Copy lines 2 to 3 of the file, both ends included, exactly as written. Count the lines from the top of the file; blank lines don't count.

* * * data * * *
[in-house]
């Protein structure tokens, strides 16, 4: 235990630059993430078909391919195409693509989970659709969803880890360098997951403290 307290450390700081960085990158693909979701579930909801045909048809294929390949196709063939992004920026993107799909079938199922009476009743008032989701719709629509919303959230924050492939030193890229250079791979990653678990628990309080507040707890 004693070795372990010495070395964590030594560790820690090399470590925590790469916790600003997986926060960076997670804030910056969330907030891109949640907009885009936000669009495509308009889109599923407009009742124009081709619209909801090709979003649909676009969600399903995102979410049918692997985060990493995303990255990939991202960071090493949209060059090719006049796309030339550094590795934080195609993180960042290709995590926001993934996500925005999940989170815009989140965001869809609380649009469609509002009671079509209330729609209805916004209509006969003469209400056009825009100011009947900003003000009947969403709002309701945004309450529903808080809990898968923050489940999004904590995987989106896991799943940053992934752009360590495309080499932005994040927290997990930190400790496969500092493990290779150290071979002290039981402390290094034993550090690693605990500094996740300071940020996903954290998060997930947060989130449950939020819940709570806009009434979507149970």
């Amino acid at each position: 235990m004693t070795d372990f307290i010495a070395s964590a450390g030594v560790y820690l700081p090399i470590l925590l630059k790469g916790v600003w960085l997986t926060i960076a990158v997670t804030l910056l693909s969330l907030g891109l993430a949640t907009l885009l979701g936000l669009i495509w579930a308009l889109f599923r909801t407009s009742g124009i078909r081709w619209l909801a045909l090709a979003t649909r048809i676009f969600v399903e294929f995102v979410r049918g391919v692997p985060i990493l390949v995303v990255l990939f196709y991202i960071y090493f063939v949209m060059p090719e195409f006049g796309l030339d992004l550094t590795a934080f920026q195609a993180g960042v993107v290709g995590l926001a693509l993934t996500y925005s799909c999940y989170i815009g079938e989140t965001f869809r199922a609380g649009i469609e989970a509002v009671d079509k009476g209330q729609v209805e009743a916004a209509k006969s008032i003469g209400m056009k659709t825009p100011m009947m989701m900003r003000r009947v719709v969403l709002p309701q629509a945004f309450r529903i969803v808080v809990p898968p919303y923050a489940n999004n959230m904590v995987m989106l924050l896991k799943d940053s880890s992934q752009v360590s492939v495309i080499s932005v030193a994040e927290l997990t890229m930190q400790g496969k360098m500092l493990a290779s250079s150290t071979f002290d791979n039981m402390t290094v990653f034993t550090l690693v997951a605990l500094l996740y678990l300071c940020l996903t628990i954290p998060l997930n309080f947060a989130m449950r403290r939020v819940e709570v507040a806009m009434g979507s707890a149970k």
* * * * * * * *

């Protein structure tokens, strides 16, 4: 235990630059993430078909391919195409693509989970659709969803880890360098997951403290 307290450390700081960085990158693909979701579930909801045909048809294929390949196709063939992004920026993107799909079938199922009476009743008032989701719709629509919303959230924050492939030193890229250079791979990653678990628990309080507040707890 004693070795372990010495070395964590030594560790820690090399470590925590790469916790600003997986926060960076997670804030910056969330907030891109949640907009885009936000669009495509308009889109599923407009009742124009081709619209909801090709979003649909676009969600399903995102979410049918692997985060990493995303990255990939991202960071090493949209060059090719006049796309030339550094590795934080195609993180960042290709995590926001993934996500925005999940989170815009989140965001869809609380649009469609509002009671079509209330729609209805916004209509006969003469209400056009825009100011009947900003003000009947969403709002309701945004309450529903808080809990898968923050489940999004904590995987989106896991799943940053992934752009360590495309080499932005994040927290997990930190400790496969500092493990290779150290071979002290039981402390290094034993550090690693605990500094996740300071940020996903954290998060997930947060989130449950939020819940709570806009009434979507149970």
């Amino acid at each position: 235990m004693t070795d372990f307290i010495a070395s964590a450390g030594v560790y820690l700081p090399i470590l925590l630059k790469g916790v600003w960085l997986t926060i960076a990158v997670t804030l910056l693909s969330l907030g891109l993430a949640t907009l885009l979701g936000l669009i495509w579930a308009l889109f599923r909801t407009s009742g124009i078909r081709w619209l909801a045909l090709a979003t649909r048809i676009f969600v399903e294929f995102v979410r049918g391919v692997p985060i990493l390949v995303v990255l990939f196709y991202i960071y090493f063939v949209m060059p090719e195409f006049g796309l030339d992004l550094t590795a934080f920026q195609a993180g960042v993107v290709g995590l926001a693509l993934t996500y925005s799909c999940y989170i815009g079938e989140t965001f869809r199922a609380g649009i469609e989970a509002v009671d079509k009476g209330q729609v209805e009743a916004a209509k006969s008032i003469g209400m056009k659709t825009p100011m009947m989701m900003r003000r009947v719709v969403l709002p309701q629509a945004f309450r529903i969803v808080v809990p898968p919303y923050a489940n999004n959230m904590v995987m989106l924050l896991k799943d940053s880890s992934q752009v360590s492939v495309i080499s932005v030193a994040e927290l997990t890229m930190q400790g496969k360098m500092l493990a290779s250079s150290t071979f002290d791979n039981m402390t290094v990653f034993t550090l690693v997951a605990l500094l996740y678990l300071c940020l996903t628990i954290p998060l997930n309080f947060a989130m449950r403290r939020v819940e709570v507040a806009m009434g979507s707890a149970k």